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Boiler Room

Director: Ben Younger
Cast: Giovanni Ribisi, Vin Diesel, Ben Affleck, Nia Long

(New Line; 2000)

Slingin' Crack

You might love a film about unspeakably wealthy whiteboy stock traders that opens by quoting Biggie Smalls. Then again, you might hate it. The citation is surely reverent, but it also reveals a certain confusion concerning early Biggie rhymes, and maybe hip-hop in general. The deal is this: Seth Davis (Giovanni Ribisi) begins his voice-over narration while you’re looking at urban street shots and listening to some sophisticated scratching. Then comes the invocation, a line from Biggie’s “Things Done Changed,” in which he sagely observes that to get out of the ghetto, there are precious few options: “Either you’re slingin crack rock or you got a wicked jump shot.” Seth says that since he has no jump shot, he’s doing what he sees as the equivalent of slinging crack: hardselling stocks over the phone.


Even before he gets to Biggie, Seth notes other examples of getting over. He tells you he’s read an article about the millionaire Microsoft employees, seen stories about a lottery winner and a “kid” action star. His covetous list makes sense in the era of Who Wants To Be a Millionaire?: it’s comprised of stories about getting rich superquick, and the means are irrelevant. What’s most interesting in Seth’s monologue, however, is that he closes it with Biggie’s story, the one that seems to have the most at stake, the one about escaping the violence and hopelessness of the underclass and off the streets. It’s the story that is so familiar in hip-hop but, until recently (when it was revealed to have a target demographic with disposable income), usually left out of mainstream media. And Seth identifies with this feeling, this yearning to move up and on, to escape his bleak origins.


Indeed, the movie is all about this desire to escape. But consider the move Seth wants to make. He’s the nineteen-year-old son of a supportive mom (Donna Mitchell) and stiff and unforgiving father, Marty (Ron Rifkin), a well-to-do New York judge whom Seth adores and wants fiercely to please. He’s freshly dropped out of college and running a casino out of his Queens apartment, making a good living, even if it is vaguely illegal. And he’s imagining himself as looking for a way out the “ghetto.”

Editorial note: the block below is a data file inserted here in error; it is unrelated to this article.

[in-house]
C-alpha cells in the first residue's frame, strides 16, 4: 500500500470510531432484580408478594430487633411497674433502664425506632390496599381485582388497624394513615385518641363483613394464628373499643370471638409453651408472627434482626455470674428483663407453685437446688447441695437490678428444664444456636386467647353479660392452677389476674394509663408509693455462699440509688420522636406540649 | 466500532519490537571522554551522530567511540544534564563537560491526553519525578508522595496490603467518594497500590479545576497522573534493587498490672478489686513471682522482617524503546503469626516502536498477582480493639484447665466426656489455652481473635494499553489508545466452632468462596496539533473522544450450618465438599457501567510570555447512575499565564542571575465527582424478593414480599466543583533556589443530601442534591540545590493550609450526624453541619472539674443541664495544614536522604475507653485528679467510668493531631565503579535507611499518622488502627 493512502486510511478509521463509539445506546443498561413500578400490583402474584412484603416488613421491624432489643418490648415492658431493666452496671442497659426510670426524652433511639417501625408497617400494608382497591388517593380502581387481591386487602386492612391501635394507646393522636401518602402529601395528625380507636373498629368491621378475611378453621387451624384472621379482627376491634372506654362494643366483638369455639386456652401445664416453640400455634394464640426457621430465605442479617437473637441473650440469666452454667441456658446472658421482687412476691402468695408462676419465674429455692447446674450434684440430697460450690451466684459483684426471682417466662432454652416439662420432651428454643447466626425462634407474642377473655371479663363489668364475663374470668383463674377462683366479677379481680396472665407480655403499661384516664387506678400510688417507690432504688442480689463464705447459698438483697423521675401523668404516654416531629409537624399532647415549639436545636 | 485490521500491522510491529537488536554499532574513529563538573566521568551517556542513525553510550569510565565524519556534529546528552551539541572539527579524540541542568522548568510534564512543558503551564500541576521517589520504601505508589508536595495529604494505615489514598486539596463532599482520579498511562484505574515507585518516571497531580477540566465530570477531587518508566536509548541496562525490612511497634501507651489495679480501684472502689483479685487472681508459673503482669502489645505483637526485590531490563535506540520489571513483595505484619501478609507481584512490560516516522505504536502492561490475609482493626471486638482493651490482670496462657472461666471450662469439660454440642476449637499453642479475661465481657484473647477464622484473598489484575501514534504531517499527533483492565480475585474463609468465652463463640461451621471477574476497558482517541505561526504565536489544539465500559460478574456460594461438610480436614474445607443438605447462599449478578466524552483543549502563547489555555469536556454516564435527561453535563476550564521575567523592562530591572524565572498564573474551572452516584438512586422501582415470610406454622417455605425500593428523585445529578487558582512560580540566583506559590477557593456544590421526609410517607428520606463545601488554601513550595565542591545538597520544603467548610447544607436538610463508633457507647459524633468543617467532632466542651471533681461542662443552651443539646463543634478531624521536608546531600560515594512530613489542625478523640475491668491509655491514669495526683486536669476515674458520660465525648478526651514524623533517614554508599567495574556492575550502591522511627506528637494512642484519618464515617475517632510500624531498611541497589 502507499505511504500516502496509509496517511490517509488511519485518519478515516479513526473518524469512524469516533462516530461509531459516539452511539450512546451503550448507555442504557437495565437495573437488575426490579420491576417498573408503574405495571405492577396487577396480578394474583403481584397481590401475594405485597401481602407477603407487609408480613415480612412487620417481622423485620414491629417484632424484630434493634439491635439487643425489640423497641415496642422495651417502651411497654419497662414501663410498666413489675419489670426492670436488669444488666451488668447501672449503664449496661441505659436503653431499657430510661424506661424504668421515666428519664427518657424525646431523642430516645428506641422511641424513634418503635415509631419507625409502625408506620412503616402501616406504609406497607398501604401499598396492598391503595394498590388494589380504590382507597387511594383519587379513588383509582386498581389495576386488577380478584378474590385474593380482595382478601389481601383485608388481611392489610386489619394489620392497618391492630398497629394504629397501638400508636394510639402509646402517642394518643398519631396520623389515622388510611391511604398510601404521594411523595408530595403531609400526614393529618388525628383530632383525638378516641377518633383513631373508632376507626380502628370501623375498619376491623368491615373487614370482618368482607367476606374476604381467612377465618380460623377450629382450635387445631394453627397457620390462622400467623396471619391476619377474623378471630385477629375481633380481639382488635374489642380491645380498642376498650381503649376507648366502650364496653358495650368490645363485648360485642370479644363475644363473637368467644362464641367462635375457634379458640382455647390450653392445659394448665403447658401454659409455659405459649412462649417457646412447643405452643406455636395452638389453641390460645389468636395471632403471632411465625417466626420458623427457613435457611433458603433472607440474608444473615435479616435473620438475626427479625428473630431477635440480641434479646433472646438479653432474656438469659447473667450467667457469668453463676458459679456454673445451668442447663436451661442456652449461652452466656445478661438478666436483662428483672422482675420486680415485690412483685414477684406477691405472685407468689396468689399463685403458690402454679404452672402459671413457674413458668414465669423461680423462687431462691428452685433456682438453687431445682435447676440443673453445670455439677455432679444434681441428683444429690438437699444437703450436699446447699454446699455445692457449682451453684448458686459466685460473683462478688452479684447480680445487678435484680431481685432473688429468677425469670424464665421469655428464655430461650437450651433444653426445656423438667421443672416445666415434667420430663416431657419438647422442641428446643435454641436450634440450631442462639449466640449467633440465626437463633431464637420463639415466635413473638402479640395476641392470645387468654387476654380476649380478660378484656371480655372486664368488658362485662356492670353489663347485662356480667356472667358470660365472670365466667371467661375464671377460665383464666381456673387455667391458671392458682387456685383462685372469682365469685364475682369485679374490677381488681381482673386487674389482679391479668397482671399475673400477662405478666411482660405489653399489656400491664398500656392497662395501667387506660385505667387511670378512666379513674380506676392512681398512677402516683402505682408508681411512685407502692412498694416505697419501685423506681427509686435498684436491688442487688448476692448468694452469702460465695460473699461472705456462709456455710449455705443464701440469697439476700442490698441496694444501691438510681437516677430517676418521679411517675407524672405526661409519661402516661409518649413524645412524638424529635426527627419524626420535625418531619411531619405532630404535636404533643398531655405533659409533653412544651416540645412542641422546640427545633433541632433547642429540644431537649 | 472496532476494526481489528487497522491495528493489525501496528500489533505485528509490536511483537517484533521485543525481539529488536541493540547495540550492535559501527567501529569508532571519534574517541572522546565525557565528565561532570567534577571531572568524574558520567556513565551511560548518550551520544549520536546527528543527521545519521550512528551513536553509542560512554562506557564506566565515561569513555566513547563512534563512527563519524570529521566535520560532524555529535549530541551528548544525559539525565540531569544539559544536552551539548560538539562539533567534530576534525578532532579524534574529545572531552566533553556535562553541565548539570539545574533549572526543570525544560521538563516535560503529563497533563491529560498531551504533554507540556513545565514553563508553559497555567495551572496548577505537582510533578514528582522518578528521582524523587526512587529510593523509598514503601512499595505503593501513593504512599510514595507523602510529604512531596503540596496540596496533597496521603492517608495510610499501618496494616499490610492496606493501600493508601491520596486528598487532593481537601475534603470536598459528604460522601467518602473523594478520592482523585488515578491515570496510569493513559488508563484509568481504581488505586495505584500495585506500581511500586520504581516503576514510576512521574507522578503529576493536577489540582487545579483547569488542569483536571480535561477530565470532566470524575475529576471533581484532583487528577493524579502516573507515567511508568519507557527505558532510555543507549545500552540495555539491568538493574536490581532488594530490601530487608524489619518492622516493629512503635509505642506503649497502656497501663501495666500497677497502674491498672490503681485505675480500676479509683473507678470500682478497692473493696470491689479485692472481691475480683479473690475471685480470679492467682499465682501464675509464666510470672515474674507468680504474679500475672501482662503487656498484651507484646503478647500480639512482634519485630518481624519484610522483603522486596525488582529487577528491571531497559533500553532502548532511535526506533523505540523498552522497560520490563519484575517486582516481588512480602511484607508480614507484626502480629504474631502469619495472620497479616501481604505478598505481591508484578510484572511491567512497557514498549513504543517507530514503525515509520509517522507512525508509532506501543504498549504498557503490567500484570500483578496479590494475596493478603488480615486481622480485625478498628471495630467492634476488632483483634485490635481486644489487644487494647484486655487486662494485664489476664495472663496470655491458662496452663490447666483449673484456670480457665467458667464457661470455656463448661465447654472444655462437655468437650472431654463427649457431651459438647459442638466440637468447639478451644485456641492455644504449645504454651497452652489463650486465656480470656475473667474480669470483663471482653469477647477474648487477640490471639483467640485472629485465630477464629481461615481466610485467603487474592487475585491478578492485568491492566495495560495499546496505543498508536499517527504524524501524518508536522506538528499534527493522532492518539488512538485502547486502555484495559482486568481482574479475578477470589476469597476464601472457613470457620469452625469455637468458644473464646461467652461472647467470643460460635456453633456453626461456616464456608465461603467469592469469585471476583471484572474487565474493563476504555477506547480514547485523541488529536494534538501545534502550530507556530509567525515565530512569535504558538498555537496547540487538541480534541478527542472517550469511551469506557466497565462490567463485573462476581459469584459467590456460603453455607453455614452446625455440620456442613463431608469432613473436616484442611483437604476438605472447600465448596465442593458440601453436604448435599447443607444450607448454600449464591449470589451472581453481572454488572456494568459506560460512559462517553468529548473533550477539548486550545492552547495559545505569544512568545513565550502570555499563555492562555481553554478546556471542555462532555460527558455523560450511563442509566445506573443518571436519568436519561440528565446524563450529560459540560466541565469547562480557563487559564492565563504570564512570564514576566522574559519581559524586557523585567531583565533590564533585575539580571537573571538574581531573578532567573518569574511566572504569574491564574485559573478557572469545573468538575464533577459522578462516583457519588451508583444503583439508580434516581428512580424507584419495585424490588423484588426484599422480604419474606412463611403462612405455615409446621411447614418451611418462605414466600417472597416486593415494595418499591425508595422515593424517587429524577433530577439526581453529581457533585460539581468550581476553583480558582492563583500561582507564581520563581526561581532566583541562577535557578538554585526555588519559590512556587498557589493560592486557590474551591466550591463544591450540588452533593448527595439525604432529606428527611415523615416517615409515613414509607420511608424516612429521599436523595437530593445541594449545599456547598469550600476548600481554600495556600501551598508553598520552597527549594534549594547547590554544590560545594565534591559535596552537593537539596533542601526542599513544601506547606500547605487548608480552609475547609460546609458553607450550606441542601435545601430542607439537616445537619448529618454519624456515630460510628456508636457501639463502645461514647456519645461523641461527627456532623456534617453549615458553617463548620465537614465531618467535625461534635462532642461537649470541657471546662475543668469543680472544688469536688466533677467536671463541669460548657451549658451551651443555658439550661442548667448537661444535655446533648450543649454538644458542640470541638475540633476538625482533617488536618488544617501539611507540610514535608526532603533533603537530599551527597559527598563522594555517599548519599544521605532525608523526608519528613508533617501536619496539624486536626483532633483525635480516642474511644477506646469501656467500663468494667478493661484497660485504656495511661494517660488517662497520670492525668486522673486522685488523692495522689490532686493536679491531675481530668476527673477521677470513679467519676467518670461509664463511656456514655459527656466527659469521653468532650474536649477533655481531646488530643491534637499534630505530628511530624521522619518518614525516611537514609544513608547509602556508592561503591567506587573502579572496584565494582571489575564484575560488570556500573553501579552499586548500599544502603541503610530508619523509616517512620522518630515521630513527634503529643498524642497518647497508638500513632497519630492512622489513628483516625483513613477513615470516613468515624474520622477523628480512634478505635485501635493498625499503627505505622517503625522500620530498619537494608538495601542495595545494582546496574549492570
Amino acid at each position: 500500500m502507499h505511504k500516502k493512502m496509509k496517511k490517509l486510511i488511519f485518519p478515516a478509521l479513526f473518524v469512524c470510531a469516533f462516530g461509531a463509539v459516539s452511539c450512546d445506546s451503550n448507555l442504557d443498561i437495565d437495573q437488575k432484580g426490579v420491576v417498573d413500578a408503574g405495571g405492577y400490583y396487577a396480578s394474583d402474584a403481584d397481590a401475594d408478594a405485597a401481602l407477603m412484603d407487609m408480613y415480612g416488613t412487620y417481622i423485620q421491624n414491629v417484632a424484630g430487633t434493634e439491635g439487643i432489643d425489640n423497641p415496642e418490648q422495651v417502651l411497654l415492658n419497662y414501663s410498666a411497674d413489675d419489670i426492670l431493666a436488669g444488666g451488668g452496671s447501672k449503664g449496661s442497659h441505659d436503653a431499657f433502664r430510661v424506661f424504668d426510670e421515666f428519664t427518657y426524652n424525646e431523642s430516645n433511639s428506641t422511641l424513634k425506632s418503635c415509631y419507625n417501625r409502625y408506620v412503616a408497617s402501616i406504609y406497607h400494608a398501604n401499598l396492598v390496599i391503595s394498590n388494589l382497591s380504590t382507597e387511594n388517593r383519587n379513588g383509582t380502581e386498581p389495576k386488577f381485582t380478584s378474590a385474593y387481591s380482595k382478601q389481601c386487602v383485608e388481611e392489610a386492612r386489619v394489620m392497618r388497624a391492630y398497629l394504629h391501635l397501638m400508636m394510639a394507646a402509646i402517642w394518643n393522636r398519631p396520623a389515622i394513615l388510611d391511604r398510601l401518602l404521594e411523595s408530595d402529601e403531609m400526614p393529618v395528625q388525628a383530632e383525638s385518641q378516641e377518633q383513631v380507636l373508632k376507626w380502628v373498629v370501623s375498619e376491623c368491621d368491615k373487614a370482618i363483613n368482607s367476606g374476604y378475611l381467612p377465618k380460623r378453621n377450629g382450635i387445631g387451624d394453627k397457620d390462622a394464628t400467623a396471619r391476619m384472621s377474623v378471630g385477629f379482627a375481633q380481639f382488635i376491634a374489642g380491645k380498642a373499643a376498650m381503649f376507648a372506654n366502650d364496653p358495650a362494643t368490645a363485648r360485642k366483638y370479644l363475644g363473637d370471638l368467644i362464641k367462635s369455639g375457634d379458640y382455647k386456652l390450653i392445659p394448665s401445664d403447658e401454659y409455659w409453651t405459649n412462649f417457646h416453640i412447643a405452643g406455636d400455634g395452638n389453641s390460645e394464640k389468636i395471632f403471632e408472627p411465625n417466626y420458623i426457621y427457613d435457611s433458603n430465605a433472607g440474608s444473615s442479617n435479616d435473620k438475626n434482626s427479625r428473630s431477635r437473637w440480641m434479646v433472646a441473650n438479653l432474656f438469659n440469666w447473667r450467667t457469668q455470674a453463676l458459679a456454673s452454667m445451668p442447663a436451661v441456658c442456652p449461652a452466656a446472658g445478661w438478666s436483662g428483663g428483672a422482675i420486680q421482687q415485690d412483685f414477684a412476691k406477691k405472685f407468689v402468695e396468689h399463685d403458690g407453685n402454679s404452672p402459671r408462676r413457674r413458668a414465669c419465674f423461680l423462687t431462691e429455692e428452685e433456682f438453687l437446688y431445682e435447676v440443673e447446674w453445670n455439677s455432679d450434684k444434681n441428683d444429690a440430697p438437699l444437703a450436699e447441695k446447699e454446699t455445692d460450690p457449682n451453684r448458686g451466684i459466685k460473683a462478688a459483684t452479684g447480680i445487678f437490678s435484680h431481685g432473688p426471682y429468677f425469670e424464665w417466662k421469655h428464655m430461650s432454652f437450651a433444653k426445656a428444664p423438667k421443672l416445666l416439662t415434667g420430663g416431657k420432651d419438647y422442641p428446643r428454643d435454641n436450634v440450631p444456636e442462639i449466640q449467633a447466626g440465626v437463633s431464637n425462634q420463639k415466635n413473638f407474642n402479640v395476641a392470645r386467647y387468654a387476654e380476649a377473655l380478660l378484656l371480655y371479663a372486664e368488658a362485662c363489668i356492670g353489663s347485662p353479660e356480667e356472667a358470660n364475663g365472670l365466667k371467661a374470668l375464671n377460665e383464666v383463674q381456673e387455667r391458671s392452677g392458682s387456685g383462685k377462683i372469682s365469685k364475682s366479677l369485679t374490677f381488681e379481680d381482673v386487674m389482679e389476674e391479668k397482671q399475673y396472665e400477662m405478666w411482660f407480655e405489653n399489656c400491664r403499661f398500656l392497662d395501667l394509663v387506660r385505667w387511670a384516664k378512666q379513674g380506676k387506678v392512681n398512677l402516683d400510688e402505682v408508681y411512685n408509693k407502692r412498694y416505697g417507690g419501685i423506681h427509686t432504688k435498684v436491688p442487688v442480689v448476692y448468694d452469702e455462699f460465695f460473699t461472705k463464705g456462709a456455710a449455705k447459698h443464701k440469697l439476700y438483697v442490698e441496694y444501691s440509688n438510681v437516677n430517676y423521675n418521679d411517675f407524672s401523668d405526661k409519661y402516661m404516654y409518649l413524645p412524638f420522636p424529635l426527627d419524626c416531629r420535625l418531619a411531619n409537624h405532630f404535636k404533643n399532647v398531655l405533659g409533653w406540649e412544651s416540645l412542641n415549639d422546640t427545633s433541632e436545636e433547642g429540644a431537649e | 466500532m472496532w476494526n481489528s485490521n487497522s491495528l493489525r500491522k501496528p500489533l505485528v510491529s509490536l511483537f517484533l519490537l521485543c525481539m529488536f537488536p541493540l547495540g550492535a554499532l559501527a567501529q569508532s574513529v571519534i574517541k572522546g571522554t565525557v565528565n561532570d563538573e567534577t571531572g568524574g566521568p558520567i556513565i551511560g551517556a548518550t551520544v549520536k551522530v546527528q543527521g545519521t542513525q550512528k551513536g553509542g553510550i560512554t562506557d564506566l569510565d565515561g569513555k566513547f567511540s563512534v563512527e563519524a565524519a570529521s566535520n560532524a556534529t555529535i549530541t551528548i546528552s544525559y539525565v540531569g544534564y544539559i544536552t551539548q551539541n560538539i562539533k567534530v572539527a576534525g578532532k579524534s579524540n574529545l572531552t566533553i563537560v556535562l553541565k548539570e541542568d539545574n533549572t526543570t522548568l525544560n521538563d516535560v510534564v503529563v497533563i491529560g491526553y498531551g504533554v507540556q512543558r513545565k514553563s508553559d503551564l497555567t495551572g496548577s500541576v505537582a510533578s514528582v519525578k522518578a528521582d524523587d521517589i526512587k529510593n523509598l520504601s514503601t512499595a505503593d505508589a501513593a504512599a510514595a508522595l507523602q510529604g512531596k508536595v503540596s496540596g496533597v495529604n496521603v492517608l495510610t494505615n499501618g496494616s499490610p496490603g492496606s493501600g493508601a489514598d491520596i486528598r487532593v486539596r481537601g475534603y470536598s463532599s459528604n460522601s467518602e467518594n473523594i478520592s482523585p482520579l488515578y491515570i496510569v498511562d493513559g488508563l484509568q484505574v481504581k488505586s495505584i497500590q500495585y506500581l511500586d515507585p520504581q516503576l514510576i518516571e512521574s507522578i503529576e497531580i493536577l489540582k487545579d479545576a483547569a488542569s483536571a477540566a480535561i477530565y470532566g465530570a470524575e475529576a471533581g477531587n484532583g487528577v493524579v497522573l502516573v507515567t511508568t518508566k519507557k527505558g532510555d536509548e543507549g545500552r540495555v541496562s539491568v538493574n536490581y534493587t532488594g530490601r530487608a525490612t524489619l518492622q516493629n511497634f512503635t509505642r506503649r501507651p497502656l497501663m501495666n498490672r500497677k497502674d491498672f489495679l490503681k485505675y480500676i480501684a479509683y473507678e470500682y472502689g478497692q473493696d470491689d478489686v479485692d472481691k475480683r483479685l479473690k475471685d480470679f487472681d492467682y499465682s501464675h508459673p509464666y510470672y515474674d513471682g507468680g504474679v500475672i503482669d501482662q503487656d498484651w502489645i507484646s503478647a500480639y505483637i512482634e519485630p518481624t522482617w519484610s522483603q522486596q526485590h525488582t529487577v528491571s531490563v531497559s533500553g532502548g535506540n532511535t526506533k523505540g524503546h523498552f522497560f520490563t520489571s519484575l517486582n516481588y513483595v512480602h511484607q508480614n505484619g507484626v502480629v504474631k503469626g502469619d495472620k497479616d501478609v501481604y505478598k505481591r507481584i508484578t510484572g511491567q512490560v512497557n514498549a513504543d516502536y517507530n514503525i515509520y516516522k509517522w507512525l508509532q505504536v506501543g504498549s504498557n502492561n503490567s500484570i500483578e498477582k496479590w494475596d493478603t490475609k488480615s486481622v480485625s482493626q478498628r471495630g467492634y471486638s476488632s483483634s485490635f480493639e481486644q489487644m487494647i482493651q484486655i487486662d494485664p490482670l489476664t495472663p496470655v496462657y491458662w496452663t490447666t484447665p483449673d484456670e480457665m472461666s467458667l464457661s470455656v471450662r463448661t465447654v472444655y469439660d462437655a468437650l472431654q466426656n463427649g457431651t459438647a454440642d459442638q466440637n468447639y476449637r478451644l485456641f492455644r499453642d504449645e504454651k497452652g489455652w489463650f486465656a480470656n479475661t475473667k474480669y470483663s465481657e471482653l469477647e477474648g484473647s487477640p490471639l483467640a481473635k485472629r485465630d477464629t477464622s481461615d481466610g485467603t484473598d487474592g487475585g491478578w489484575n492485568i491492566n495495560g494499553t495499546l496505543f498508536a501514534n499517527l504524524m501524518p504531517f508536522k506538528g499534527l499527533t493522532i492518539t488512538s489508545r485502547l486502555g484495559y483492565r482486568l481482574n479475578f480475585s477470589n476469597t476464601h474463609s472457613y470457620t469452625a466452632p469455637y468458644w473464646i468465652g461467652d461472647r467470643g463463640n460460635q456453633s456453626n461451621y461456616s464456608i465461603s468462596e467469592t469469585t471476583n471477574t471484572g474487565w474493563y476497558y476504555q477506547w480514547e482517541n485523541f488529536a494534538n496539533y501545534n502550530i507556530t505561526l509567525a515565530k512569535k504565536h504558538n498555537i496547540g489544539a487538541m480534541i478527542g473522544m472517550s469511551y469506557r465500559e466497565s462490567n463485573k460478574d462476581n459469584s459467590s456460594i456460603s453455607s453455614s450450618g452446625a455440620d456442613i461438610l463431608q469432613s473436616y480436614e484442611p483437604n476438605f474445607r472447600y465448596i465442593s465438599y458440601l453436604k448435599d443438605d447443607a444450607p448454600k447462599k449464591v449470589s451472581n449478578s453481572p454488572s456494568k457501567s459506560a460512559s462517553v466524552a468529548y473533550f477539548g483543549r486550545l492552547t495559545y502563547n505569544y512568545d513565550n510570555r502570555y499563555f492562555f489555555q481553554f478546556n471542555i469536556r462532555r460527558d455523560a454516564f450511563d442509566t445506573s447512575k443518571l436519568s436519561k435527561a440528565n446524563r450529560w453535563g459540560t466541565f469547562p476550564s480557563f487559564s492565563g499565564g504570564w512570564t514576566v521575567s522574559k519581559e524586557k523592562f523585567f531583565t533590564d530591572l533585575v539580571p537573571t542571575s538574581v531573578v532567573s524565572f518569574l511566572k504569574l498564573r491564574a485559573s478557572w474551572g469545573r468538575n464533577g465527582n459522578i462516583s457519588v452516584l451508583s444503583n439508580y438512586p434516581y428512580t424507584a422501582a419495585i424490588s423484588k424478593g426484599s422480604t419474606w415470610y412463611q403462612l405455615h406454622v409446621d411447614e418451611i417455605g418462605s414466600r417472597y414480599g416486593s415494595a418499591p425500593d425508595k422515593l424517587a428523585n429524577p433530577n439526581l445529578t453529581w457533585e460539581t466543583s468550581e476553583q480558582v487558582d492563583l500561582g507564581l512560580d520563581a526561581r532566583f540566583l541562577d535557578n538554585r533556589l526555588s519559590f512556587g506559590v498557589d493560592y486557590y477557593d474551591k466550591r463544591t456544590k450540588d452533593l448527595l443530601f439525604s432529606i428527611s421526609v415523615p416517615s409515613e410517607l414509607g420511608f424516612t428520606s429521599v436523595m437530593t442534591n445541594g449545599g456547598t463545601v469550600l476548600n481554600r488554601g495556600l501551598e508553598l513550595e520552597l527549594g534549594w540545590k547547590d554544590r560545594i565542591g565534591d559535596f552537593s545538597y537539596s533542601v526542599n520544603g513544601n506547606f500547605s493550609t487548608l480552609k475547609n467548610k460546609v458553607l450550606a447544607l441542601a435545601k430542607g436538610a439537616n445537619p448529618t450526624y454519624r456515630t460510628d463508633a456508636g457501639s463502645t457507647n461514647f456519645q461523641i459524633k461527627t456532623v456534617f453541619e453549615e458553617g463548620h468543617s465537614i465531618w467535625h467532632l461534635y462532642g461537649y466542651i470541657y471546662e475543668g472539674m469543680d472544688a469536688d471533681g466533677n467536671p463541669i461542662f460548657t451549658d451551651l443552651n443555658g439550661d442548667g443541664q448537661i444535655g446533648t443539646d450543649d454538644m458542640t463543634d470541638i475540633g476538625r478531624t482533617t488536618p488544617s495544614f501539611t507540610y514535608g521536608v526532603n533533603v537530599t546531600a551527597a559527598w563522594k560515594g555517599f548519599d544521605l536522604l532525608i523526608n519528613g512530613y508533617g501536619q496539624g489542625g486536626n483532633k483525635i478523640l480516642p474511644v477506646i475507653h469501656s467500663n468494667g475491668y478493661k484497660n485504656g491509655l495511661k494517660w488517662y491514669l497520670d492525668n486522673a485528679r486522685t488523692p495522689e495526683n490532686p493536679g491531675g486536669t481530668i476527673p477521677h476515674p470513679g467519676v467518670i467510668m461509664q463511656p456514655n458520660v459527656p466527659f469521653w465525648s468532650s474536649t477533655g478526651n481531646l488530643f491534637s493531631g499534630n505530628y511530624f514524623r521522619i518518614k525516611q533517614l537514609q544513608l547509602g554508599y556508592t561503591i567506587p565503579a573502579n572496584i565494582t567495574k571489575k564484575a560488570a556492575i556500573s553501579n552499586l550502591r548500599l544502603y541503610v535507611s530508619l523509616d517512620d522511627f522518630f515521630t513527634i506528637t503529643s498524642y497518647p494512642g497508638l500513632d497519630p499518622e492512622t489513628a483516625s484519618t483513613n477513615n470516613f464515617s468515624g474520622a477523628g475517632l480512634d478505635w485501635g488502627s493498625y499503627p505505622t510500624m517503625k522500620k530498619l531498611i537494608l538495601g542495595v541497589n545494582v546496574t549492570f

As Seth tells it, he finds this way in “the boiler room,” or more specifically, a fly-by-night Long Island brokerage firm named J.T. Marlin. Initially, he’s lured by Greg (Nicky Katt), a natty dresser who sweeps into his casino one night and bets large. Impressed, Seth listens when Greg extols the virtues of his lucrative career, and before long, Seth’s recruited into the newest pack of cash-lusting white boys (and Jewish boys, for this is the other part of Seth’s origin story), trained and then licensed, by way of a slippery state exam system, to sell stocks — real, not-so-real, made-up, failing — to poor schlubs who don’t have a clue what to do with their money. The movie slams home this point about the meanness of Seth’s venture by showing you repeated scenes featuring his number-one schlub, a nemby-looking office worker (Taylor Nichols, of Whit Stillman films fame) who loses his savings, wifey, and kids because he listens to his reckless and unscrupulous broker, because that broker — Seth — challenges his masculinity.


Seth’s learning curve also includes taking time to spar with his mentor Greg, admire the film’s seductively boyish head honchos Jim (Ben Affleck) and Michael (Tom Everett Scott), and make friends with a decent middle-echelon broker (decent compared to Greg, but who isn’t?), Chris (Vin Diesel). On his initiation day, Seth listens in awe with the rest of the newbies as the fabulously wealthy Jim inspires them: “Anybody who tells you that money is the root of all evil doesn’t have it.” It doesn’t hurt that the office secretary is the gorgeous Abby (Nia Long) or that she immediately seems to take a cotton to Seth for reasons unknown (except, of course, that he’s the lead and she’s coming off some kind of unbelievable relationship with the ineffably slimy Greg). Soon enough, they’re dating and we’re seeing the occasional scene back at the apartment she shares with her bedridden mother, just enough back story to make you feel like Abby — the film’s sole young (read: unmarried) female or black character — has been treated “right” by the film.


All of this isn’t to say that Boiler Room is an unself-conscious or ignorant film: in fact, it appears that first-time writer-director Ben Younger did all kinds of research on boiler rooms and their occupants, then applied a standard (and sellable) “narrative arc” to it: Seth starts out at something resembling a low rung, achieves success but retains his skepticism, falls in love, then has to learn a hard lesson while sorting out the nuances of betrayal and loyalty: in other words, there’s an unmissable moral here. As played by the engaging Ribisi, who has never looked pastier or more strangely resilient than he does here, Seth is a compelling character, no doubt. That he’s surrounded by cardboard types is not his fault, but it does detract from whatever complexities might exist in his trajectory: it becomes harder and harder to care for him as his father gets dragged into a scam, his mother sneaks phone calls to him from her perfectly appointed kitchen, a couple of feds decide to take down the firm using Seth as their reluctant snitch, and Greg turns into something of a diabolic caricature.